The financial results of publicly-quoted companies can help us gauge the economy and behaviour of buyers so it might be significant that UK business software bellwether Autonomy appears to be flying high, despite turbulent skies.
Strong performance at supermarkets, low-cost retailers and web-based sellers suggest that we might not be buying less stuff but the places where we buy our stuff are changing. And strong performance at Autonomy suggests that businesses might take their foot of the accelerator when it comes to innovation but not governance, risk and compliance.
Autonomy broke its revenues and profits records for fiscal 2008, ending up with a $185.7m profit on sales of $503.2m (Â£362.5m). More happy news could be on its way despite the depressing nature of the economy as firms seek to understand patterns in their business dealings and address waves of regulations.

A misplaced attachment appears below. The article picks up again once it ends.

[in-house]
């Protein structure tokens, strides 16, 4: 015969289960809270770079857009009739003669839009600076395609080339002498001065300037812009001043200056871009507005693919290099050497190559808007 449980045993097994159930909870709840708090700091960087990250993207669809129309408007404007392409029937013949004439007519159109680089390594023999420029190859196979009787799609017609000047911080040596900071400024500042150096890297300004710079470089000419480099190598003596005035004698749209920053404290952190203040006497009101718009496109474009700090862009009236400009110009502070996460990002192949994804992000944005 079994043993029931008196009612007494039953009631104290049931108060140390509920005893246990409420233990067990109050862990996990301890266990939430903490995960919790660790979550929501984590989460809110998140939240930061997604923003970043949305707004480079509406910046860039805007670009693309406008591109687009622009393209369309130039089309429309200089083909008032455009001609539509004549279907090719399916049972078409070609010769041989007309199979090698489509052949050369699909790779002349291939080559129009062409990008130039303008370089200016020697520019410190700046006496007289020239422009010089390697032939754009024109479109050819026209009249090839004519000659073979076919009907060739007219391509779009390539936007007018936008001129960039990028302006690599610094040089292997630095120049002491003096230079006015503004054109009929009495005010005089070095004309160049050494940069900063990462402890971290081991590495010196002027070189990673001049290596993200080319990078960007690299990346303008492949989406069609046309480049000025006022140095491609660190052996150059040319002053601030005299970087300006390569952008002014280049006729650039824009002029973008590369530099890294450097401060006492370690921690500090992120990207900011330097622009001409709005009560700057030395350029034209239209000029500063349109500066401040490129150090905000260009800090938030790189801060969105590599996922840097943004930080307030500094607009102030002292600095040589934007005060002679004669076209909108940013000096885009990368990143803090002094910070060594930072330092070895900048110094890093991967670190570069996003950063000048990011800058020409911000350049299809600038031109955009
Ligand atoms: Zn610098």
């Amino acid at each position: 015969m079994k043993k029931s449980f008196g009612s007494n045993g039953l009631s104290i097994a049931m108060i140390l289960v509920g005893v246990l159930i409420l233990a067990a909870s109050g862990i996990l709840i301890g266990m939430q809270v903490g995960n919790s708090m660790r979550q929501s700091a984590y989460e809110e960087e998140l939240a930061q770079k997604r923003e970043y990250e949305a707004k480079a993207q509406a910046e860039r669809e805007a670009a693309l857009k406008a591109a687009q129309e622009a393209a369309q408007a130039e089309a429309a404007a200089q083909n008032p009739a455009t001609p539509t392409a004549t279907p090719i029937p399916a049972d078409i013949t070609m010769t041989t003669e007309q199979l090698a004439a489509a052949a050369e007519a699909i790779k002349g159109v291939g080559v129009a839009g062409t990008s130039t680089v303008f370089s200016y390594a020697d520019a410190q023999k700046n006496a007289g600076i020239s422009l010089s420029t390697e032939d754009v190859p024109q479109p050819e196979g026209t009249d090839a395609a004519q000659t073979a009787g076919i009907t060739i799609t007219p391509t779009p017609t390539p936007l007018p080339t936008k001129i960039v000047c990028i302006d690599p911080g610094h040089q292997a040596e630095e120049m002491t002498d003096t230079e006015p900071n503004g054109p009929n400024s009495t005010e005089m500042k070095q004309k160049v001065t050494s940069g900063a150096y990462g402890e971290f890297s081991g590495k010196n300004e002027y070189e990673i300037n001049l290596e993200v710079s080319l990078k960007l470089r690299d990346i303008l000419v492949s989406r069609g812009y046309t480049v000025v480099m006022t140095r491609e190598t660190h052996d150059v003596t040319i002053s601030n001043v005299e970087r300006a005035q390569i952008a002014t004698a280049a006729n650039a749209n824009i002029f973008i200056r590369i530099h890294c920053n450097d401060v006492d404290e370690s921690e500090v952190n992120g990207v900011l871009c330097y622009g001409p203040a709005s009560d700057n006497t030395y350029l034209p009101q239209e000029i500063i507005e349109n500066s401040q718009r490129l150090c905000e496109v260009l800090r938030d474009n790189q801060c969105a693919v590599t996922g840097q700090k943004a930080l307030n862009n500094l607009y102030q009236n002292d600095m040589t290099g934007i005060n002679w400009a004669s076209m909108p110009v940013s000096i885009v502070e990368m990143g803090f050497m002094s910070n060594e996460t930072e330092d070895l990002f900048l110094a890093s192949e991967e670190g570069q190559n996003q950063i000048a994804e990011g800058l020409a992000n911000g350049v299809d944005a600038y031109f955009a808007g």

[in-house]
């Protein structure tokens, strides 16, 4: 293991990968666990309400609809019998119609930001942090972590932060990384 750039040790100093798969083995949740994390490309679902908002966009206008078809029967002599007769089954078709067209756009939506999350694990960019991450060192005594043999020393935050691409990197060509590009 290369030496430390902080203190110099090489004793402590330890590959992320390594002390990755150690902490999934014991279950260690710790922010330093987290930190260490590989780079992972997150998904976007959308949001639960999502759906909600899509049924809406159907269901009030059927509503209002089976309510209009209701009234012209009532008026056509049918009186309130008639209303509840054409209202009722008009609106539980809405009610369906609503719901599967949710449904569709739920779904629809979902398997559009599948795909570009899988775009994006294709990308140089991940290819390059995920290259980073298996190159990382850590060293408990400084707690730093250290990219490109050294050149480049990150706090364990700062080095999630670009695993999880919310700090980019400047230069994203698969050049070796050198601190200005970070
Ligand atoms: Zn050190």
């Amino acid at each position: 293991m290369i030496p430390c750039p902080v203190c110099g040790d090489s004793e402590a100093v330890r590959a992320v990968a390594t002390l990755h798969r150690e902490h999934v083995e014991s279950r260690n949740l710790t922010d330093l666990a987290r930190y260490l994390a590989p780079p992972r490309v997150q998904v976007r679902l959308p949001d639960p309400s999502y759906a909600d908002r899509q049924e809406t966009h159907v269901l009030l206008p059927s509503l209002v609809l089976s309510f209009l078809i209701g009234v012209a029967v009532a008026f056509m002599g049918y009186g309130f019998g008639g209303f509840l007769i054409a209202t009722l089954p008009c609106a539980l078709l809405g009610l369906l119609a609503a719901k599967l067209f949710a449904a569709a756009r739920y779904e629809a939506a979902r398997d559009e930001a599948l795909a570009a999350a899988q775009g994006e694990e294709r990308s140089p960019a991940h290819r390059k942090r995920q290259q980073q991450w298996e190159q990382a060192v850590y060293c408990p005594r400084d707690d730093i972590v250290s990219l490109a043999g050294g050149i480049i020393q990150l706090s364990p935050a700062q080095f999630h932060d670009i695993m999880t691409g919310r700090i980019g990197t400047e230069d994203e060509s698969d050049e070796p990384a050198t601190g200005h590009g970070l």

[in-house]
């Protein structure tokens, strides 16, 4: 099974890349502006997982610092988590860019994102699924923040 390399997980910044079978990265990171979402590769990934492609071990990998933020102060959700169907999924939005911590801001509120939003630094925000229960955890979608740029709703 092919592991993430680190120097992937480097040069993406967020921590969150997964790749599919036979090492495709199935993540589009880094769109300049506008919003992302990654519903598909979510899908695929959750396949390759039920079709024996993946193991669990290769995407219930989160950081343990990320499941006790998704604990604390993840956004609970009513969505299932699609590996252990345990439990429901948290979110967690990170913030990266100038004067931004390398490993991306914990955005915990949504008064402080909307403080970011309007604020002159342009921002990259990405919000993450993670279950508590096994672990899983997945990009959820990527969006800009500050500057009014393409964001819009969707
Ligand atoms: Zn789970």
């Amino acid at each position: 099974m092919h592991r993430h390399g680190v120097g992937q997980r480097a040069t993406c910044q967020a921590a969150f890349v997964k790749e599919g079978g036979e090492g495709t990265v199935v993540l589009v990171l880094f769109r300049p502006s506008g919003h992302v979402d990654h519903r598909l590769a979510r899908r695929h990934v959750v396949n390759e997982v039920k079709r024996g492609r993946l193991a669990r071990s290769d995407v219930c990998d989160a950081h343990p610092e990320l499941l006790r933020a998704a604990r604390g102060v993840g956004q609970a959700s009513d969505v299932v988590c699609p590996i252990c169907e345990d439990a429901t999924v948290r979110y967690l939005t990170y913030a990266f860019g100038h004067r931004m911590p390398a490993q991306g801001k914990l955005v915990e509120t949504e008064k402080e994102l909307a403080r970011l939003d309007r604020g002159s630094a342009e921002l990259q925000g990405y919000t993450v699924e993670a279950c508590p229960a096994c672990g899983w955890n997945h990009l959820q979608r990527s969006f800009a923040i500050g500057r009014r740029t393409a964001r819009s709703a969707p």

Autonomy CEO was quoted as saying that the red tape "has been a positive for us; as soon as there is litigation and regulation, it drives our sales". And Barack Obama might help. In inauguration speech the 44th US president alarmed stock watchers by saying:
"This crisis has reminded us that without a watchful eye, the market can spin out of control - and that a nation cannot prosper long when it favours only the prosperous."
That hint that more regulation could be coming will appall many free marketers but delight the likes of Autonomy.